Even if your automatic stay expires after 30 days, or never kicks in at all, your possessions at the time of filing are still protected. The difference between this type of bankruptcy protection and an automatic stay is that it applies only to your possessions at the moment of filing. For example, with an automatic stay imposed, your creditors may not garnish any of your wages after you have filed. Under bankruptcy protection, they may not garnish funds you had at the time of filing, such as money in bank accounts, but they can garnish wages or seek to possess property that you receive after filing.
Duration of automatic stay
Other than in the cases described above, where you have had a bankruptcy case dismissed within the last year, there is no specified amount of time that the automatic stay remains in effect. The automatic stay may be lifted as a result of:
- a creditor filing a motion to have the automatic stay lifted, and that motion being approved by the court (see below)
- an item of property being removed from the estate
- you receiving your discharge, or
- the case otherwise being closed.
In Chapter 7 bankruptcy, this means that a secured asset that has been exempted from the bankruptcy, such as your home, is protected from foreclosure until the automatic stay is lifted. If your lender files to have the stay lifted, and has the paperwork necessary to prove that they are the owner of your mortgage loan, this could be as little as one or two months. Otherwise you will be protected by the automatic stay up until you receive your discharge. The stay is lifted once you receive your Chapter 7 discharge.
Although your debt has been discharged, the lien against your home has not. This means that, if you are behind on your payments, your lender may still proceed with foreclosure. If you have remained current on your payments, your lender has no ground to foreclosure on you, as long as you continue to make the payments on time. We discuss this complex procedure, known as “riding through,” elsewhere on this site, in the article Decisions About Your Home and Mortgages in Bankruptcy.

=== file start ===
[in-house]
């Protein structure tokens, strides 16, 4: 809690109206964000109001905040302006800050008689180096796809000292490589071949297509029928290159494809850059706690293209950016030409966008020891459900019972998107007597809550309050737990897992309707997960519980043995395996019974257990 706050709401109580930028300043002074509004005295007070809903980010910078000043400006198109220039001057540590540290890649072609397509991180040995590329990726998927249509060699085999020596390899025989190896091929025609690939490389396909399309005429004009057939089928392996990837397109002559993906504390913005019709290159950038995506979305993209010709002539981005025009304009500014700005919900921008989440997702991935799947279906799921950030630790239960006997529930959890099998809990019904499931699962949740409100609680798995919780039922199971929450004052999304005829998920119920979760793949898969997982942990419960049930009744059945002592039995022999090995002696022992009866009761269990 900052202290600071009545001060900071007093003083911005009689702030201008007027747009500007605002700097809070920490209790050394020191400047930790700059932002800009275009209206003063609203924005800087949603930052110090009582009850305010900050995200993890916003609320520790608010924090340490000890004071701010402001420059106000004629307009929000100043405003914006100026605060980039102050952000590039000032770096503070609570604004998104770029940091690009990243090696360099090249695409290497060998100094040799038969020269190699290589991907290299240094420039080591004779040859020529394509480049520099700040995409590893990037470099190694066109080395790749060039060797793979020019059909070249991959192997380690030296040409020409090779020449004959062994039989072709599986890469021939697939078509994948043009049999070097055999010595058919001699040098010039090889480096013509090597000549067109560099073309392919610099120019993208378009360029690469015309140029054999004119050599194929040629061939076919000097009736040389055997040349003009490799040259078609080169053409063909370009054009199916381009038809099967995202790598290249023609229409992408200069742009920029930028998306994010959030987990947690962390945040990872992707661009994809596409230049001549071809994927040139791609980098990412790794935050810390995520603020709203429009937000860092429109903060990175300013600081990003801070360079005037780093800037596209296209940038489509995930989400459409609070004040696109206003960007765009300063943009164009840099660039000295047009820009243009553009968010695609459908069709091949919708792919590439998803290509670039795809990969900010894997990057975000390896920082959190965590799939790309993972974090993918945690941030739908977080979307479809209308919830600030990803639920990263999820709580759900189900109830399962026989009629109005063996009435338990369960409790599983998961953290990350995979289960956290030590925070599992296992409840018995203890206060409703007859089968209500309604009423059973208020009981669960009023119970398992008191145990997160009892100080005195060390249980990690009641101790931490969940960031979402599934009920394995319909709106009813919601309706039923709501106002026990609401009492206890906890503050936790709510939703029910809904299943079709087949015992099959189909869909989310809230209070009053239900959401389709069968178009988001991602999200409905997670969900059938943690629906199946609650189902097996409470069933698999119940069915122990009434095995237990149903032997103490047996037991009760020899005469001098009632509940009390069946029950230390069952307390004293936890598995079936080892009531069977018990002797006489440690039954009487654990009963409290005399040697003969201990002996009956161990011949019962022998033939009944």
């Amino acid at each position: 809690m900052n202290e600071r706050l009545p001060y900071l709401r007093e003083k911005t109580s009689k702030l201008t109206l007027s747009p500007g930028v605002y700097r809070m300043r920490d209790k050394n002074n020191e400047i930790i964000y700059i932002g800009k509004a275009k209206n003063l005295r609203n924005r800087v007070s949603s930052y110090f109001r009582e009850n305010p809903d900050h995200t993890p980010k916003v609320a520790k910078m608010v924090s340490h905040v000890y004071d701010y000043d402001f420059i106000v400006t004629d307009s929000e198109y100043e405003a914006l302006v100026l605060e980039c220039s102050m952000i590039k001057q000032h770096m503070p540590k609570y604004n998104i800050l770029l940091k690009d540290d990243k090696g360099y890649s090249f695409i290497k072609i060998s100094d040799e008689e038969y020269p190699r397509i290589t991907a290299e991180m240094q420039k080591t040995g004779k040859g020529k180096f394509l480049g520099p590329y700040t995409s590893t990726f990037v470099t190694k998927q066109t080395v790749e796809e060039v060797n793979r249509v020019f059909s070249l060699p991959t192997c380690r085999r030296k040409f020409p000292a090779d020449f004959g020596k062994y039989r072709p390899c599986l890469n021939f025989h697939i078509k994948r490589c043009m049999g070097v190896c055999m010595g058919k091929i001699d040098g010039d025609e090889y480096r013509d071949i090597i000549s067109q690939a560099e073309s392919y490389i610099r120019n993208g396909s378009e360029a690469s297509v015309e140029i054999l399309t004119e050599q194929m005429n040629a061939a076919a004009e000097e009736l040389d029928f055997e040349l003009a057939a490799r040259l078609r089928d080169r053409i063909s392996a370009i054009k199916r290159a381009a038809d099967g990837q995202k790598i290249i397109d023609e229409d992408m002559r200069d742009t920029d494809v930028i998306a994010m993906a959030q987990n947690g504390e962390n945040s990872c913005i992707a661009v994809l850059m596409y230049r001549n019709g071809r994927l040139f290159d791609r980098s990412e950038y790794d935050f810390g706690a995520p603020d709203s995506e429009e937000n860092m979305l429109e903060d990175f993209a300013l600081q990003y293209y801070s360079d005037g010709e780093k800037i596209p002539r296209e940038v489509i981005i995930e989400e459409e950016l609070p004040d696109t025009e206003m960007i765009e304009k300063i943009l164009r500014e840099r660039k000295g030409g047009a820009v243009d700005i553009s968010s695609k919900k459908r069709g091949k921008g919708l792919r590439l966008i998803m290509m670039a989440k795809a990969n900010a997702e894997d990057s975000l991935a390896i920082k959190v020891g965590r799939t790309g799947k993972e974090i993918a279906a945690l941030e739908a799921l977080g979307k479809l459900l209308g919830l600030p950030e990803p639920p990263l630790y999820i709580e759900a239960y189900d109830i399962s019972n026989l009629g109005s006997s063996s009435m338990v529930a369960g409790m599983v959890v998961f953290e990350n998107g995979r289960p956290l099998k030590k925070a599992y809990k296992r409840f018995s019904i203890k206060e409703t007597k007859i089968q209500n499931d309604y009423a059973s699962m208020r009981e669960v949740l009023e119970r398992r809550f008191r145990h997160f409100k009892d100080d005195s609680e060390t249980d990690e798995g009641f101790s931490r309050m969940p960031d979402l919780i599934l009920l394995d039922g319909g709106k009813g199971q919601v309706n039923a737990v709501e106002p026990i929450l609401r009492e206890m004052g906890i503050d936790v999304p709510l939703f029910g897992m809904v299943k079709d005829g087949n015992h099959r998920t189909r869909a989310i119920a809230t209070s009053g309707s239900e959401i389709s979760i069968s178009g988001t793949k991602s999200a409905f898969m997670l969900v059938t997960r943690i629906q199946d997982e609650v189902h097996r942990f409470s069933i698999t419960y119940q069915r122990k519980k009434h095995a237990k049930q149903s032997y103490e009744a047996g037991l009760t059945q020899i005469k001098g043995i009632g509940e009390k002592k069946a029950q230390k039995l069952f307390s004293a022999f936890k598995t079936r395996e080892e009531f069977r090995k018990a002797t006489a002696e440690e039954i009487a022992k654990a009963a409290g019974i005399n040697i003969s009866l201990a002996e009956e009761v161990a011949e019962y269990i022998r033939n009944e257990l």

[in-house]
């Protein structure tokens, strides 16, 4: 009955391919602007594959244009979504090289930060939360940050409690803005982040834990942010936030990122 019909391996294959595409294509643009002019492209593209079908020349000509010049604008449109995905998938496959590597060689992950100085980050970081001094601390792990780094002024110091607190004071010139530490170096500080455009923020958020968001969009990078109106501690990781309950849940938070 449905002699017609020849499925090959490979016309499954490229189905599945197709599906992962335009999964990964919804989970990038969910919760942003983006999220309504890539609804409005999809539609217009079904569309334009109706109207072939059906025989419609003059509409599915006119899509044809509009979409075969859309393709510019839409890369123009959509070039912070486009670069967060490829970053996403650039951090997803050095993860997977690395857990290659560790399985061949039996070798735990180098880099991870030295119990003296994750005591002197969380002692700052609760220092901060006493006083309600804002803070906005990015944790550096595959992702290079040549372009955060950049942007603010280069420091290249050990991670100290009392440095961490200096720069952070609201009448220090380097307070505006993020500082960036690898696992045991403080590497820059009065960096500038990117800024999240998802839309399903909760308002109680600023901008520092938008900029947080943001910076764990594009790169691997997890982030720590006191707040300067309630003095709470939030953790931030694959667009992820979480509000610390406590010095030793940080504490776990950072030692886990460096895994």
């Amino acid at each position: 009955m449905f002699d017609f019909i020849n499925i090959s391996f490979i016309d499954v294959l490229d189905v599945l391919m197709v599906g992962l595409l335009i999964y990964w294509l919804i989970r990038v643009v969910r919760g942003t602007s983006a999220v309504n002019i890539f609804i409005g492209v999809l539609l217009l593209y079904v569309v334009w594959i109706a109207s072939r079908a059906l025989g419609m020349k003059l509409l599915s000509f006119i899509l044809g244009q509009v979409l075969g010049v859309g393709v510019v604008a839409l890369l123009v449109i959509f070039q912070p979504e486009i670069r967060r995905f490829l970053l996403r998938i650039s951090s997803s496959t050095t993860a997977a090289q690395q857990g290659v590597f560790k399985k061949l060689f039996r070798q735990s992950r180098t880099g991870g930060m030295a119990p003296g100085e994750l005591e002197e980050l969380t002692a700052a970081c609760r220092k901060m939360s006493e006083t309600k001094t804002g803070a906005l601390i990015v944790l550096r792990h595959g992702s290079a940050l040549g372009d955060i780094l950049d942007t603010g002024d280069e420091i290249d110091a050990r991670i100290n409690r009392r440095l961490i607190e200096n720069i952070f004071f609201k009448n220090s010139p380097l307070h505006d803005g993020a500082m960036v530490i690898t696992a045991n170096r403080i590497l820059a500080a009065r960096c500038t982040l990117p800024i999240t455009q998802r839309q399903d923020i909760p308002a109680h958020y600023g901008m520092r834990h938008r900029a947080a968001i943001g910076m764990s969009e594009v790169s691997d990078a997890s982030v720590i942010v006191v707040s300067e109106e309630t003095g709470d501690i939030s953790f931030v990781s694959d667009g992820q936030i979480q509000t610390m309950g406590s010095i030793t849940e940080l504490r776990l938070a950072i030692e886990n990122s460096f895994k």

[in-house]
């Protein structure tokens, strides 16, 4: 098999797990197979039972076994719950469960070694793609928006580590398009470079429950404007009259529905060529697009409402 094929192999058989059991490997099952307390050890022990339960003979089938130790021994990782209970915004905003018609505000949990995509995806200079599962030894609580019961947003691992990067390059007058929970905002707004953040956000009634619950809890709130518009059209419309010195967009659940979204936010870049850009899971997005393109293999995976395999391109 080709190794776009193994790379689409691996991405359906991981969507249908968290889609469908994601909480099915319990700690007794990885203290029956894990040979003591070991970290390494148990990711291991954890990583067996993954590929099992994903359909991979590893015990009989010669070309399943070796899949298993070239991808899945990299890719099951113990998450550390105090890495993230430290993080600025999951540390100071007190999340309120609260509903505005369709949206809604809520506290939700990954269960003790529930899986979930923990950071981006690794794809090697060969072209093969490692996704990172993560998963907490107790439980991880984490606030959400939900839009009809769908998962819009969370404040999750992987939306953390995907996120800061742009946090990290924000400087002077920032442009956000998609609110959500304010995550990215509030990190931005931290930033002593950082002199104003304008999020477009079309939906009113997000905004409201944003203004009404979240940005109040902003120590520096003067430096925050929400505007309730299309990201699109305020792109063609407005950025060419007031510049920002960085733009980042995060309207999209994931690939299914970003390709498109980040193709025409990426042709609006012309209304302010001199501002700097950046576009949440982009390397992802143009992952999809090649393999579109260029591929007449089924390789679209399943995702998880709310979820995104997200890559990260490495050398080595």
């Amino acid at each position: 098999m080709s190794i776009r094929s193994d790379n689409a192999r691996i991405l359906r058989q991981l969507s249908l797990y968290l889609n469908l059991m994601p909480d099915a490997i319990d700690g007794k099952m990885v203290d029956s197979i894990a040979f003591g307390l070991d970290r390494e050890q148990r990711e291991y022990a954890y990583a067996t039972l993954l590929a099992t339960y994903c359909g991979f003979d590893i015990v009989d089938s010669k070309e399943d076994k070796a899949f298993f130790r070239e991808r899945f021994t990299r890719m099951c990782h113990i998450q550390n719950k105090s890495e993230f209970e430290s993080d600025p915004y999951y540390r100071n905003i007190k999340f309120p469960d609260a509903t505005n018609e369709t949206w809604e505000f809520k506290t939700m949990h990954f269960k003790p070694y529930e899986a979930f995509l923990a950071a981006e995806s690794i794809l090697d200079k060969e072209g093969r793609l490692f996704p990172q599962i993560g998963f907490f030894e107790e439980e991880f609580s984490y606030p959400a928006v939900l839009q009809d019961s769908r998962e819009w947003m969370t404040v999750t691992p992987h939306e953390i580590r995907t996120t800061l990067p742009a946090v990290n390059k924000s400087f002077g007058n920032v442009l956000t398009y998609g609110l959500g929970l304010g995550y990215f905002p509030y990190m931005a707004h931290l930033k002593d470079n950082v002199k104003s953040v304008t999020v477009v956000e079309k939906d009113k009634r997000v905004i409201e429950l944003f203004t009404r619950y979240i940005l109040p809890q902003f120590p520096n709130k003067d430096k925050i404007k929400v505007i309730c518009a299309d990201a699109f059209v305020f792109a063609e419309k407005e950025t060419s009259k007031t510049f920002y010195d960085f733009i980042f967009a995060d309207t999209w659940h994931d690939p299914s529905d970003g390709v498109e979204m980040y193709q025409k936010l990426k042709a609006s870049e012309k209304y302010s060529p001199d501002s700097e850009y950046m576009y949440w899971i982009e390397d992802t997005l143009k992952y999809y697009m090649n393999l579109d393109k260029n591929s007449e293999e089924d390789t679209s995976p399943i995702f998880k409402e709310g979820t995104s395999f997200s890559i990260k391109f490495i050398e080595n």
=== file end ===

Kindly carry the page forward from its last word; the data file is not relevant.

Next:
In Chapter 13 bankruptcy, the automatic stay remains in place until the repayment plan has been completed, which is usually five or occasionally three years.
After you receive your discharge and the automatic stay is lifted, your exempted assets will be covered by a permanent injunction which prohibits your former creditors from ever attempting to collect on your discharged debts.
Motion for relief from automatic stay
A creditor can file a motion with the court to have the automatic stay lifted - in other words, to request “relief” from the automatic stay. If that relief is granted, that creditor can continue to proceed with collection actions on that debt.
Just the fact that one of your creditors has applied for relief from the automatic stay does not mean that the judge will grant them that relief. If they do request relief, you are entitled to a hearing in which the creditor must convince the court the reason that the stay should be lifted and that they should be allowed to continue to collect on the debt. In most cases, once a bankruptcy is filed, a court will choose to continue the protection that bankruptcy gives you.
The court will not lift a stay on debts that will be discharged through the bankruptcy - which accounts for most unsecured debts. The court may lift the stay on unsecured debts that will not be discharged, though, such as child support or spousal support.
Secured creditors may be granted relief from the automatic stay. That relief may be granted either if you have not been making your scheduled payments (for example, if you stopped paying your mortgage), or if the asset is considered to be “unprotected” (for example, that there is no insurance on that asset, or if it seems like that you will soon stop making payments).
Non-payment of rent and eviction
The bankruptcy court attempts to treat everyone as fairly as possible through the course of the bankruptcy case: both the debtor and the creditors. In the case of a renter who files bankruptcy, the landlord who they owe back-rent to is one of their creditors. The landlord will likely seek relief from the automatic stay because they will want to evict the debtor/tenant so they can get new, paying tenants in.
The bankruptcy court treats rent payments differently from most other debts, by separating the pre-bankruptcy back-rent owed, which is covered by the automatic stay, from the post-bankruptcy rent, which is not. The pre-bankruptcy rent is therefore a dischargeable debt which the landlord may not collect on. The post-bankruptcy rent is not covered by the automatic stay, so the landlord may try to collect it in spite of the automatic stay.
If the landlord has already obtained a judgment of possession of the premises prior to the tenant filing bankruptcy, they can still continue with the eviction process regardless of the automatic stay. If not, the landlord will likely seek to have the stay lifted. Although that will not allow them to collect on any back-rent owing, having it lifted will at least regain them the right to evict the tenant.
Read on for our next article in this series: Everything You Need to Know About the Means Test